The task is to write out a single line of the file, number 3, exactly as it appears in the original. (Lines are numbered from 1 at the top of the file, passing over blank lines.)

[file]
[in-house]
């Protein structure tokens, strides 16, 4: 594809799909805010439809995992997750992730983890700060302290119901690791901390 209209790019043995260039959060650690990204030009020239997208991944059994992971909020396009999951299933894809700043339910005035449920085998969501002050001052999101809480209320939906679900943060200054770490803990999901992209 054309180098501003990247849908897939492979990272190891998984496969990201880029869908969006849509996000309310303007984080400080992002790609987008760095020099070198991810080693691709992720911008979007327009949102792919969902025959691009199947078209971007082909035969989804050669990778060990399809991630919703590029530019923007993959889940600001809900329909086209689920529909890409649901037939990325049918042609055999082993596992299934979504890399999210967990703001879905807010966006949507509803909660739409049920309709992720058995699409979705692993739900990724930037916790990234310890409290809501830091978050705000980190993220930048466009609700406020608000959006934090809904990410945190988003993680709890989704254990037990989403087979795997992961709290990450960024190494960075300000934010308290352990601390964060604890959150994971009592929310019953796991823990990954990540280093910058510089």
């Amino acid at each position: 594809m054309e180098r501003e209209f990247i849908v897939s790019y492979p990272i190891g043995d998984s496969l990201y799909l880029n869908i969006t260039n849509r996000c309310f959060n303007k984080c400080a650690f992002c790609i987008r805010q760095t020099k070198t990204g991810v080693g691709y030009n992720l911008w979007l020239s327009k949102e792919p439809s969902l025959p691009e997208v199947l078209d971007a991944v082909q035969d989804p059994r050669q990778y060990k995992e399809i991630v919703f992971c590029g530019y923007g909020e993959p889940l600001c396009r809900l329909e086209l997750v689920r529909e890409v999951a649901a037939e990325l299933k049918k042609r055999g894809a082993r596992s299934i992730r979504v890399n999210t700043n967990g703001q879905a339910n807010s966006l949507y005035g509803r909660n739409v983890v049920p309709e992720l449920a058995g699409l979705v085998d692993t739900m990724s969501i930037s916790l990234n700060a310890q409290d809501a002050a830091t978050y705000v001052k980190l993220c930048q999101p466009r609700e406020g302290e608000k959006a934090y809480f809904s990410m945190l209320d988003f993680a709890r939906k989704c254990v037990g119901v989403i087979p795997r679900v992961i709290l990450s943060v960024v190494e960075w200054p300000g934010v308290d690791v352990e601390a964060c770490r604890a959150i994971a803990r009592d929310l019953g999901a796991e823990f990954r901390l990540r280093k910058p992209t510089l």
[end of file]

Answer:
């Amino acid at each position: 594809m054309e180098r501003e209209f990247i849908v897939s790019y492979p990272i190891g043995d998984s496969l990201y799909l880029n869908i969006t260039n849509r996000c309310f959060n303007k984080c400080a650690f992002c790609i987008r805010q760095t020099k070198t990204g991810v080693g691709y030009n992720l911008w979007l020239s327009k949102e792919p439809s969902l025959p691009e997208v199947l078209d971007a991944v082909q035969d989804p059994r050669q990778y060990k995992e399809i991630v919703f992971c590029g530019y923007g909020e993959p889940l600001c396009r809900l329909e086209l997750v689920r529909e890409v999951a649901a037939e990325l299933k049918k042609r055999g894809a082993r596992s299934i992730r979504v890399n999210t700043n967990g703001q879905a339910n807010s966006l949507y005035g509803r909660n739409v983890v049920p309709e992720l449920a058995g699409l979705v085998d692993t739900m990724s969501i930037s916790l990234n700060a310890q409290d809501a002050a830091t978050y705000v001052k980190l993220c930048q999101p466009r609700e406020g302290e608000k959006a934090y809480f809904s990410m945190l209320d988003f993680a709890r939906k989704c254990v037990g119901v989403i087979p795997r679900v992961i709290l990450s943060v960024v190494e960075w200054p300000g934010v308290d690791v352990e601390a964060c770490r604890a959150i994971a803990r009592d929310l019953g999901a796991e823990f990954r901390l990540r280093k910058p992209t510089l």